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Fears of irreversible learning loss in children because of schools being shut

Teachers notice disengagement among students, which they think stems from long absence from school

Jhinuk Mazumdar | Published 25.08.21, 07:10 AM
Teachers in the city and the suburbs have noticed a defiance and disengagement among some of the girls and boys, which they think stems from the long absence from school.

Teachers in the city and the suburbs have noticed a defiance and disengagement among some of the girls and boys, which they think stems from the long absence from school.

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The erosion of the practice of going to school is leading to a loss in learning among a section of children that could be irreversible, fear several teachers who work with children from underprivileged homes.

These children have had practically no access to online classes for over 17 months.

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Schools have been shut since March 2020 as a precaution against Covid.

Many children in districts are seen in the fields or taking cattle for grazing. Their parents fret about loss of work and cannot focus on the education of the children anymore, said those who closely observe them.

Going to school ensured a routine in the lives of the children and created “an atmosphere of learning”, which is absent in most of their homes, said an NGO worker.

Teachers in Kolkata and the suburbs have noticed a defiance and disengagement among some of the girls and boys, which they think stems from the long absence from school. The classroom gives children a space to think, explore and also learn.

Some of the children have forgotten how to write, said teachers.

“Most of these children are first generation learners. Before the pandemic, when they went to school, they would struggle but still were forced to read and write. But now there is no such compulsion and their writing has suffered immensely,” said Tanmoy Patra, a mathematics teacher who runs an education centre in Howrah.

Patra said he had asked a group of Class VI students at his centre to write an essay in Bengali about the road outside their house.

“They struggled to write and could barely complete a few sentences. The sentence construction was incorrect and there was no thought in what they were writing, making it clear that their imagination had also been stunted,” said Patra.

At an online programme on Sunday, joining from Boston, Nobel laureate Amartya Sen had said creating the right atmosphere for learning and acquiring knowledge was paramount at a time like this, when in-person classes were suspended.

A medical officer at a primary healthcare centre in Gadardihi village, around 25km from Barjora, in Bankura, said she had noticed children running away in fear when asked about studies.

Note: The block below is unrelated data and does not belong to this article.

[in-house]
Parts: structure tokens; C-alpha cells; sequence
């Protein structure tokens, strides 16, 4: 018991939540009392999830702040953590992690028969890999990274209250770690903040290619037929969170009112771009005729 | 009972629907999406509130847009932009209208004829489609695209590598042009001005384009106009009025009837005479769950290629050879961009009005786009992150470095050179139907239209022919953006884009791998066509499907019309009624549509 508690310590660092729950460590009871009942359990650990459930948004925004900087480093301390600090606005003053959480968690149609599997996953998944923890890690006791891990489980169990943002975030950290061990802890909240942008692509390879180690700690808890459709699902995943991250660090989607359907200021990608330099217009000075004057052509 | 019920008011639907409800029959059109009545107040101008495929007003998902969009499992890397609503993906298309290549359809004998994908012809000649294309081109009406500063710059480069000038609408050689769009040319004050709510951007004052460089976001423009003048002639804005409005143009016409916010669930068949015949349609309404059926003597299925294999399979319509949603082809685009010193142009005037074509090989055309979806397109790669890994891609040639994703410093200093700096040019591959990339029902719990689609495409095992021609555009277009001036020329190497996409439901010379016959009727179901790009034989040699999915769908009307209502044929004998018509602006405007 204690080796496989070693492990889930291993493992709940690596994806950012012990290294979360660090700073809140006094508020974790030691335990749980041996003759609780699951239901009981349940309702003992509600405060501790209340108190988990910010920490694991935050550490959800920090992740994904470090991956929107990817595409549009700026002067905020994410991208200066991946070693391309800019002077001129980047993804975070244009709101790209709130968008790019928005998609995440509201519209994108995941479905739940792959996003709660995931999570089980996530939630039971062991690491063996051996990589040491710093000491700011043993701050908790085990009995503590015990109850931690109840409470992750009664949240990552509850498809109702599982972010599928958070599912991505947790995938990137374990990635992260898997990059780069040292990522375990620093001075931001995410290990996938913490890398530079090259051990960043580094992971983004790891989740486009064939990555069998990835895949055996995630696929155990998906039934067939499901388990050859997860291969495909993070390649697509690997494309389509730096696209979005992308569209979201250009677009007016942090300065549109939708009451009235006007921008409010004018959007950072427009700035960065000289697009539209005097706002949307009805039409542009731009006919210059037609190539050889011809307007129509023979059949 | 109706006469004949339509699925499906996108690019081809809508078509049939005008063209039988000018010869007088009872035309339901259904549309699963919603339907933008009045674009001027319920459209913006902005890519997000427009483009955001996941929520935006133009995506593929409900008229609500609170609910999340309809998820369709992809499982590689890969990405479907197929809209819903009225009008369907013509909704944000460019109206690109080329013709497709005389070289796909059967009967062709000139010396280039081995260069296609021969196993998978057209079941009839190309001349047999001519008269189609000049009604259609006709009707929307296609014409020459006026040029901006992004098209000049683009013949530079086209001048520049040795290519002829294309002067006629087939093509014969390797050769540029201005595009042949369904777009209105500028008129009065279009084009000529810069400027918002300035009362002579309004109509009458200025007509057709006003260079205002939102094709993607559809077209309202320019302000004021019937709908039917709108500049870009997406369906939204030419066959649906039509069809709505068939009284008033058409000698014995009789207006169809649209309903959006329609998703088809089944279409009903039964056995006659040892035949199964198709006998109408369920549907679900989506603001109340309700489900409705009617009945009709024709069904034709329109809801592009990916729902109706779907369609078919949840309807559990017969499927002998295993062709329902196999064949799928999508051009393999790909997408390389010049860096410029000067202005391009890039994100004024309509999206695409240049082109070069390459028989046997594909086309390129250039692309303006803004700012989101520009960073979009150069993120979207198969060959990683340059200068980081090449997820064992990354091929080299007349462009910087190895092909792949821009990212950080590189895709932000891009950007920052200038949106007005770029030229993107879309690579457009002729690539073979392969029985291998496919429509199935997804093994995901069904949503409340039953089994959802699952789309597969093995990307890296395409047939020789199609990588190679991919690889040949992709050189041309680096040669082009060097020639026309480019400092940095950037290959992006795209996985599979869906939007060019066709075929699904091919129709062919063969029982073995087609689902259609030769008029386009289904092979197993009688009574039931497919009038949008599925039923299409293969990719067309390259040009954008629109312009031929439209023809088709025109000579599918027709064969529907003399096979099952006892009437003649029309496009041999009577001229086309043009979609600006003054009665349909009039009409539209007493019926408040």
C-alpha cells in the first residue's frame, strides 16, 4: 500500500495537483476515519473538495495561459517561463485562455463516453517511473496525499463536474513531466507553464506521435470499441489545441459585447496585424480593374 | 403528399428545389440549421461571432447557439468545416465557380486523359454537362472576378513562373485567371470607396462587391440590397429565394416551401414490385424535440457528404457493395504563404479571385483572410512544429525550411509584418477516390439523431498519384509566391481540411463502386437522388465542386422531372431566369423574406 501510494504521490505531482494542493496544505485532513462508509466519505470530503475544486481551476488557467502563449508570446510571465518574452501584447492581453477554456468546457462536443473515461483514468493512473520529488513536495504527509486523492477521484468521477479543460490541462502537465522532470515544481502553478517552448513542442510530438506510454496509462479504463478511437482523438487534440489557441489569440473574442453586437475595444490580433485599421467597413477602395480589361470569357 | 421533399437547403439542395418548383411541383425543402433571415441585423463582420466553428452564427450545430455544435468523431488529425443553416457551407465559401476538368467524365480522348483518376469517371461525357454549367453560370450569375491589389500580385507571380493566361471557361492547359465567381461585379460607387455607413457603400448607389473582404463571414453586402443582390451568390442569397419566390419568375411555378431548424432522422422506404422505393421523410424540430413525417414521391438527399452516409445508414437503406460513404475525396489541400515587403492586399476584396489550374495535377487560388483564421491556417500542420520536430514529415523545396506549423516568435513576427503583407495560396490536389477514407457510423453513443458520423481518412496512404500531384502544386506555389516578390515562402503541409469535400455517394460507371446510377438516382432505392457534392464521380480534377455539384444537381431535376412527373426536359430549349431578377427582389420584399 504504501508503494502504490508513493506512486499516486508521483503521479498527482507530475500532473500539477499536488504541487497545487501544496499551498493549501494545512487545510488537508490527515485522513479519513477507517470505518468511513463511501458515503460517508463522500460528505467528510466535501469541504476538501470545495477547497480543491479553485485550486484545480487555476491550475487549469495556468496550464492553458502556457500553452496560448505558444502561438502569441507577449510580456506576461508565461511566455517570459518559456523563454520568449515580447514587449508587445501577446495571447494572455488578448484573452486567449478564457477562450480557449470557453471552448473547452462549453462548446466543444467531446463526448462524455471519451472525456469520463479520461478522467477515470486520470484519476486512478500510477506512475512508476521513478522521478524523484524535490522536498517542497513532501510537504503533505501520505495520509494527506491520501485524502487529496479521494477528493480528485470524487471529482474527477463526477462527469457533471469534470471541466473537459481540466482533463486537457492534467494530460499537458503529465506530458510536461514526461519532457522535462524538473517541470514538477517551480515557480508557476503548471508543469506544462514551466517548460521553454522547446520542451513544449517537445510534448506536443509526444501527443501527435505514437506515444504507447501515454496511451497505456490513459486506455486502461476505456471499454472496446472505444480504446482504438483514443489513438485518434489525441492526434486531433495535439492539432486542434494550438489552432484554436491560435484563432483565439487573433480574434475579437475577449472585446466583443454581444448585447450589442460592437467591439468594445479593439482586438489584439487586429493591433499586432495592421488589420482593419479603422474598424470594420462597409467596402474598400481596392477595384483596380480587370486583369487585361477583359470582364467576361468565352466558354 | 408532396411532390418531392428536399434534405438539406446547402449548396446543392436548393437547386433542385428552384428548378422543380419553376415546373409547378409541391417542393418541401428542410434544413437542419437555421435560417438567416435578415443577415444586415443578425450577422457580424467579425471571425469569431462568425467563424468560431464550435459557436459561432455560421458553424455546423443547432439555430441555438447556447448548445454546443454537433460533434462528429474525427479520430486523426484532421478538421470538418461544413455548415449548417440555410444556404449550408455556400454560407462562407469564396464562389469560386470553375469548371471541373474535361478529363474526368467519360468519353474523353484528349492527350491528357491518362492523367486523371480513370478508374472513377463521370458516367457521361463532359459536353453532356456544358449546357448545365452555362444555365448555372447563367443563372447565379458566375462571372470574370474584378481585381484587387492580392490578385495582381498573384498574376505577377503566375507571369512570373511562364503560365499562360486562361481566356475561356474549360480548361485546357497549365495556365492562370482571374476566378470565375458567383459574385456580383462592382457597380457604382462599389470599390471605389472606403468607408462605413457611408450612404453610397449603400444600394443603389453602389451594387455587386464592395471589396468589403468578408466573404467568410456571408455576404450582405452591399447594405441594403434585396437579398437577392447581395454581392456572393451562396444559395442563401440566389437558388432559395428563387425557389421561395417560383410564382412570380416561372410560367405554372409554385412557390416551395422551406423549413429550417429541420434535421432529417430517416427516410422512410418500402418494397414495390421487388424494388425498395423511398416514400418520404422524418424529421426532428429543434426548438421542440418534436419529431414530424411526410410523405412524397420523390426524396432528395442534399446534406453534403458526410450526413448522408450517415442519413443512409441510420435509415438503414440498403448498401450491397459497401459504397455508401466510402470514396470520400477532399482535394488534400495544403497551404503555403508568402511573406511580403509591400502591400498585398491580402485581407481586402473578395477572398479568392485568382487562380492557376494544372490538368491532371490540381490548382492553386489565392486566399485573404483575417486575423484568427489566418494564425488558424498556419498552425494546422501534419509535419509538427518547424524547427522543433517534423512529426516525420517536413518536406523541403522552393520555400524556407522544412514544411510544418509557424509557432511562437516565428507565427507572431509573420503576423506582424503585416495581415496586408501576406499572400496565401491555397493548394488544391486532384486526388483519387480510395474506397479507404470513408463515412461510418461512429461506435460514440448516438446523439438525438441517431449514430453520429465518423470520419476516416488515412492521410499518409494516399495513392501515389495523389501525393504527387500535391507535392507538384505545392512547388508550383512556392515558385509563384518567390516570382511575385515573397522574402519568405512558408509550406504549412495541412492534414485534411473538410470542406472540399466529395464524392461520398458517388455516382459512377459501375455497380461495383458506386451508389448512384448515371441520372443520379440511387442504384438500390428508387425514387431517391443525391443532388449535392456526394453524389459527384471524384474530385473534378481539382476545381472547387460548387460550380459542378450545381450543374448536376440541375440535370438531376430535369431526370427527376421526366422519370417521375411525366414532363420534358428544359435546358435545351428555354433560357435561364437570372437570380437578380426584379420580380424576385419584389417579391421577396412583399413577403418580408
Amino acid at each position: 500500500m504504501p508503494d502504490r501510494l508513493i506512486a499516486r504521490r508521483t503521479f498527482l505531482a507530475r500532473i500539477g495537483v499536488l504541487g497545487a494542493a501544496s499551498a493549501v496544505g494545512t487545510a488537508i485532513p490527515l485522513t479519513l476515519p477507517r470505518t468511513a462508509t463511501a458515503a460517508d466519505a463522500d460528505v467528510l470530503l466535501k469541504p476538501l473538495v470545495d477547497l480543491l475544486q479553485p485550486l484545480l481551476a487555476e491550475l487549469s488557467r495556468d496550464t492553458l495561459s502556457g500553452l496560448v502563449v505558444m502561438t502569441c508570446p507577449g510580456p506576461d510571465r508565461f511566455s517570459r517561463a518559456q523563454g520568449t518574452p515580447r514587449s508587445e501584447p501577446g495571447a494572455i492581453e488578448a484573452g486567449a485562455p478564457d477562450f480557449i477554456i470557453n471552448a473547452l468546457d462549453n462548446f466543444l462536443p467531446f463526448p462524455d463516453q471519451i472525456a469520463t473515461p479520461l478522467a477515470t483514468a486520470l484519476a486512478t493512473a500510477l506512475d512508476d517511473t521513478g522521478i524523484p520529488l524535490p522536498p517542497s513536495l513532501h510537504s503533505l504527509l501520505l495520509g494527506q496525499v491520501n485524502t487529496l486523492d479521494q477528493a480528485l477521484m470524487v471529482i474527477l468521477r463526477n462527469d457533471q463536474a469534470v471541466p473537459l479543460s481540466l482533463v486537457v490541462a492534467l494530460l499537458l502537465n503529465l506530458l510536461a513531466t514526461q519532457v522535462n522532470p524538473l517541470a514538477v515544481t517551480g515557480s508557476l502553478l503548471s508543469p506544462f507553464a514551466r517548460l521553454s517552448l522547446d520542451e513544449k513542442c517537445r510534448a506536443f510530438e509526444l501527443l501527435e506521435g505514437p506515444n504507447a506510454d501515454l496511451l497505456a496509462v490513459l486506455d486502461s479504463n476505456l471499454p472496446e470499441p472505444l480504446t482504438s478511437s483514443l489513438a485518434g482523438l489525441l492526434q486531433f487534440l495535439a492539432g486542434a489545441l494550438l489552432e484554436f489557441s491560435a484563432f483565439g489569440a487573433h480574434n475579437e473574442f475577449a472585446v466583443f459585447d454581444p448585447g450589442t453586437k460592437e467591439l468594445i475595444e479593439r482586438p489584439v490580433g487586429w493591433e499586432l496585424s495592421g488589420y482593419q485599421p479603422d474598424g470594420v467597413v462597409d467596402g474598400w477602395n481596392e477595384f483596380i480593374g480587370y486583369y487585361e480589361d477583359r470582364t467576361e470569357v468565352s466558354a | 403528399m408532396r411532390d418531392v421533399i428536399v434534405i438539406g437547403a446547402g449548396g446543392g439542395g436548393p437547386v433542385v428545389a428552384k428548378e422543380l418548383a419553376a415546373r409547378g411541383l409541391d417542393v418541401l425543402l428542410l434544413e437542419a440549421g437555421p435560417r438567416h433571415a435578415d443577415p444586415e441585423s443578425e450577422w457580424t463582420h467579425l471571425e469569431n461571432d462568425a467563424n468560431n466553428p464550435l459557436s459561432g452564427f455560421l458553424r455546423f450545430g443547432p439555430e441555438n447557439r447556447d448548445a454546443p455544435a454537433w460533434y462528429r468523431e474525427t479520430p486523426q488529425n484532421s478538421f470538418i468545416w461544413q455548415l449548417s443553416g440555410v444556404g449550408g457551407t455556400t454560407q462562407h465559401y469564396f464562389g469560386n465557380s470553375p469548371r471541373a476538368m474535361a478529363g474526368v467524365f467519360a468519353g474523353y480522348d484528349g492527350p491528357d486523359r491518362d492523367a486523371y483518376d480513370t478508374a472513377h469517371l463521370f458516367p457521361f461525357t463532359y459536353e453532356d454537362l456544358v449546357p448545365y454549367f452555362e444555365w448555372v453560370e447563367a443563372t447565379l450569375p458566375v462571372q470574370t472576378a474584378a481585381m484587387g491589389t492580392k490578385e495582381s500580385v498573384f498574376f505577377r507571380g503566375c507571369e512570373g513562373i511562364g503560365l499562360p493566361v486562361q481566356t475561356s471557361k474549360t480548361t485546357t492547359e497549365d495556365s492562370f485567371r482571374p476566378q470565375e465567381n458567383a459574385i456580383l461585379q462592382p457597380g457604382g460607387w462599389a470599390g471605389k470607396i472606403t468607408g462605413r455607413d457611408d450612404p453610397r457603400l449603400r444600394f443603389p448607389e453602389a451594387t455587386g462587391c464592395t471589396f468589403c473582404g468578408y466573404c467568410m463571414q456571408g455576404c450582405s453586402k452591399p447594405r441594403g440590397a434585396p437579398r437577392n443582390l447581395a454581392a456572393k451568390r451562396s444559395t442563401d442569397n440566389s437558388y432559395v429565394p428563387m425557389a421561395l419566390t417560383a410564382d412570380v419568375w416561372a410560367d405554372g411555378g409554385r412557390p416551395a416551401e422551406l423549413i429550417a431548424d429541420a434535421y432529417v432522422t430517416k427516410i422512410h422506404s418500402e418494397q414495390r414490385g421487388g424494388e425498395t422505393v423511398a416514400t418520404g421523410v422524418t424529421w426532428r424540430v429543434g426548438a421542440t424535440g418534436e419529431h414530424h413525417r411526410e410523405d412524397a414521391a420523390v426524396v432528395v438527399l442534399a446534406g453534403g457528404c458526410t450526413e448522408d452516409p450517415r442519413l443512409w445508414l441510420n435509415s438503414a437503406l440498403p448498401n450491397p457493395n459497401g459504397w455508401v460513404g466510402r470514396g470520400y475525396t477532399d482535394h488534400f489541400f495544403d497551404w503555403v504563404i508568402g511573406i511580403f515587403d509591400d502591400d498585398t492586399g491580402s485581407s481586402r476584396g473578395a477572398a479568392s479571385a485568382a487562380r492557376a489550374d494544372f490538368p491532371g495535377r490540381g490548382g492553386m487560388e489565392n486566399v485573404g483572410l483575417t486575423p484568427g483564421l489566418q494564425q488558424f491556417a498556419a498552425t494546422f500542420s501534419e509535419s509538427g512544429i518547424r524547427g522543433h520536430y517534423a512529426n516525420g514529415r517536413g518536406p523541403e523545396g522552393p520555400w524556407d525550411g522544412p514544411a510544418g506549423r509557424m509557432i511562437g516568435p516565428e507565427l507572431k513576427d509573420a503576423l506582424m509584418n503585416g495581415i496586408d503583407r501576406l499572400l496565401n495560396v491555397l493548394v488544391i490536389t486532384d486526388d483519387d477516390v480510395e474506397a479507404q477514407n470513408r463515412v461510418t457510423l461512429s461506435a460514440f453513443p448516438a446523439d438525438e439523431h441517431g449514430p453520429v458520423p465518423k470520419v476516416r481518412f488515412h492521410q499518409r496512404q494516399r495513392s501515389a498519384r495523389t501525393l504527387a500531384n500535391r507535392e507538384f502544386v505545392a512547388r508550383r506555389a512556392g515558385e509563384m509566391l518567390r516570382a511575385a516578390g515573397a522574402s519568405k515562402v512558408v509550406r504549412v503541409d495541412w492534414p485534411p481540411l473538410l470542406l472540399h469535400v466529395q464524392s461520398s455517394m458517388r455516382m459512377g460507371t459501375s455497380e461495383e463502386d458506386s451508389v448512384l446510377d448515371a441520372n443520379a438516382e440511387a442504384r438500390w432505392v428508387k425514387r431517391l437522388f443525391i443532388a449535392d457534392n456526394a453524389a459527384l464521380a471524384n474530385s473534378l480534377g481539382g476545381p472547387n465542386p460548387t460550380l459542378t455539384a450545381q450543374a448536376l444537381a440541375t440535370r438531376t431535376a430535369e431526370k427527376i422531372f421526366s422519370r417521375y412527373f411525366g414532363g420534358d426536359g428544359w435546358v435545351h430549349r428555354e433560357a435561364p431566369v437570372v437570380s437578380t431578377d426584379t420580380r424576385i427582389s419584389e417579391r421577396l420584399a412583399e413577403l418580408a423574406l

For example, a Class V student when asked the table of 13 was completely blank.

“They have withdrawn from education. A school environment enhances their interest in studies and they do not see it as a load, it is something that they want to do. But these children who have been deprived of both online and offline education have suffered,” said medical officer Benazir Sultana at the online programme.

Sultana said many of the parents had no choice but to set aside their children’s education because they were more worried about earning for the day to feed their families.

A headmaster in Murshidabad said the parents of these children were happy that the student was getting promoted to the next class.

“Most of the parents cannot read or write and when they see that their child is promoted to the next class, they feel that is enough. They do not realise that the child is learning nothing as their learning is completely dependent on school,” said Mohammad Jahangir Alam, the headmaster of Laskarpur High School.

He said that barely 10 to 15 per cent of the students attended online classes from VIII to XII in his school. The percentage is slightly better in the science stream of Classes XI and XII.

“Whatever they had learnt they have forgotten and we fear the irreversible loss in time could lead to an irreversible loss in learning, especially for those students who have dropped out of education because of this gap,” said Alam.

At the Howrah centre, Patra said he was still teaching multiplication and division sums from Classes IV and V to students of Classes VI and VII. “So that when they join school, they are able to follow something,” he said.

“In normal circumstances, students are introduced to the unitary method and basic algebra in Classes VI and VII but that is practically impossible now,” he added.

Teachers who handle children closer to the city spoke of a “change in the attitude” of children “bordering on defiance”.

“There is a kind of defiance in some children that they could get away without school for the last one and half years,” said Manjusmita Bagchi of NGO Ek Tara.

Last updated on 25.08.21, 10:06 AM
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